This is will be a tipping point in education, Schwab said, because now, like it or not, the state — and every school district — will need to figure out how to administer education remotely and equitably.

And it’s not just a question of access, but also understanding what type of online instruction works at each grade level, said Scott Brown, a professor emeritus of educational psychology at the Neag School.

“It’s not just online learning, but online learning at different levels. There is a lot of great stuff out there on YouTube and Kahn Academy, but it may or may not be appropriate for the age level or child,” Brown said. “Most of the research has been done is at the high school or college level. What to do for elementary schoolers is unclear.”

Scott explained that kindergartners may be able to download an app and watch a video, but they can’t type answers to questions to demonstrate their learning.  

“I think we learned an ugly lesson here,” Brown said. “Clearly our educational system still has inequities because not everyone can go home and learn online.”

Brown said he expects to see legislation permitting the continuation of remote online and distance learning after the end of the pandemic, but also legislation around infrastructure and access to internet.

A turning point in education

One thing is for sure – Schwab and other professors at the Neag School said – snow days are history (as is summer, potentially).

“We’ve all convinced ourselves that we don’t need a day off from learning just because we are at home,” said Michael Young, an associate professor at the Neag School with a focus in educational technology and online instruction.

Whether it’s a day off in the winter or months in the summer, each break in learning contributes to a dip in student learning.

“We still have school on an agrarian calendar when the majority of students in Connecticut are not spending that time working in the fields,” Brown said. “Kids that have the privilege to go to camps or museums during those times don’t have the same level of dip in their learning.”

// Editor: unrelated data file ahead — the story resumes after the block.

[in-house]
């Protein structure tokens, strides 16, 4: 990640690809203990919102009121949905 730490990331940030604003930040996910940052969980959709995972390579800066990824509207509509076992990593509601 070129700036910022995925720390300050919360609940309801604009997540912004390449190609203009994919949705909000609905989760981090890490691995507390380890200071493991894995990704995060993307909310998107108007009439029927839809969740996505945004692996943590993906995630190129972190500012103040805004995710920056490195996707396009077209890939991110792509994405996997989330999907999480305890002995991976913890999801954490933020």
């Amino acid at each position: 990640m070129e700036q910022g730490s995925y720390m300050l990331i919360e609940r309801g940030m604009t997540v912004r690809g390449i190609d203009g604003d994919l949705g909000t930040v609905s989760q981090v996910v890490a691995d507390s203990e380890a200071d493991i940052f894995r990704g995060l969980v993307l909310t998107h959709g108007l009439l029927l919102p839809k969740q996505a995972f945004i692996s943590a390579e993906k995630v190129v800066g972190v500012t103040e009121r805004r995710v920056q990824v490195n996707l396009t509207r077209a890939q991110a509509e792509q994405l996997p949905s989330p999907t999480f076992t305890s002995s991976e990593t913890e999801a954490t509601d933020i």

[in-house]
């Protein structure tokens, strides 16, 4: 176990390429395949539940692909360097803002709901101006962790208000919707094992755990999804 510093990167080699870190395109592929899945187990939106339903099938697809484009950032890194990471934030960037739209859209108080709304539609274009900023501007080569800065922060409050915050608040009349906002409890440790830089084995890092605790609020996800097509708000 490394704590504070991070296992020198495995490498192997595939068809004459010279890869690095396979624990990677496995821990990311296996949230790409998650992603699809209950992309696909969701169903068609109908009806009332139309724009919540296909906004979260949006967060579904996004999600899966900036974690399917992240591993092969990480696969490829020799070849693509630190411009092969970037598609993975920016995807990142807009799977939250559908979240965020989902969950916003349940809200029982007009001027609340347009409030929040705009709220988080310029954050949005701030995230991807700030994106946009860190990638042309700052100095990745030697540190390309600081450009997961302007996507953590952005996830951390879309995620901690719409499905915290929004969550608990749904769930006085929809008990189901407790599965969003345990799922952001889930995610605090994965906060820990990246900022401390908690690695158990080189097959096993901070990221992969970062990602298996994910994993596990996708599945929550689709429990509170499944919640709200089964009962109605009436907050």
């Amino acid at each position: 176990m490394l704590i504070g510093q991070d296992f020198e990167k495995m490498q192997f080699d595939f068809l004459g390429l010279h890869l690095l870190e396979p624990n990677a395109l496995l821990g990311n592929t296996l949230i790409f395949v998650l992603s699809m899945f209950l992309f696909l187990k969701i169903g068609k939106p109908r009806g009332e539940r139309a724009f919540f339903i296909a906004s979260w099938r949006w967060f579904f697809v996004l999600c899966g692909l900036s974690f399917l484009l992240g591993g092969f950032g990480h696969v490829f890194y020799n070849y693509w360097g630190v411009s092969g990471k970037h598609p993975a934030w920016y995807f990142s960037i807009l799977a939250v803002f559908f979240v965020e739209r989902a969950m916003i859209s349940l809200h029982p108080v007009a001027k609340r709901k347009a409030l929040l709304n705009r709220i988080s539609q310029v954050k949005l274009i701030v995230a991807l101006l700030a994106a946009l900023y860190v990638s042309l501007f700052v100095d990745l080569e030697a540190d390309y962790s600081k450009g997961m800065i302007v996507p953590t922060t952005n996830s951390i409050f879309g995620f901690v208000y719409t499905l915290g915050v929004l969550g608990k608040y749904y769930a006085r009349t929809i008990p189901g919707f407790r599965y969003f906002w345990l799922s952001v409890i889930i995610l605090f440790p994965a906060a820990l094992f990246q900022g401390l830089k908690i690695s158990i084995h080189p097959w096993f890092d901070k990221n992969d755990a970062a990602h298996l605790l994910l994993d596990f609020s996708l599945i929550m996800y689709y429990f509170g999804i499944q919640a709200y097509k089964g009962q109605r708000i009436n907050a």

Months off regular school due to COVID-19 might be the push the state needs to change the usual calendar.

“I think we are going to be looking to see if there is summer school that we can do online to help kids,” Schwab said. “This time will have to be made up somehow.”

Unfortunately – as Young explained – compared to in-person teaching, online teaching takes a lot more upfront work for a teacher, which was impossible in the current emergency.   

“The least effective way of doing distance learning is just broadcasting what you were going to do in the classroom,” Young said.

This rush into remote learning has not allowed for the benefits that remote learning typically brings – increased personalization and differentiation for students.

“Students studying to be teachers take classes at the university, they listen to research about virtual learning, playful learning, but I don’t think until now that they even believed that it would happen in their lifetime,” Young said. “I think teachers are going to get wise in the ways of utilizing resources that have always been there because of this.”

Which, he said, will hopefully improve education access and opportunities in the future.

In the meantime, what advancing to the next grade looks like to children in 2020 is a serious matter for debate.

“In one case you don’t want to hold back a kid, but at the same time you don’t want them pushed ahead and shoveled out of the system without the skills and abilities that they need to have,” Schwab said. “Poor kids might be coming back to school in August without any formal instruction since March, we can’t act like that didn’t happen.”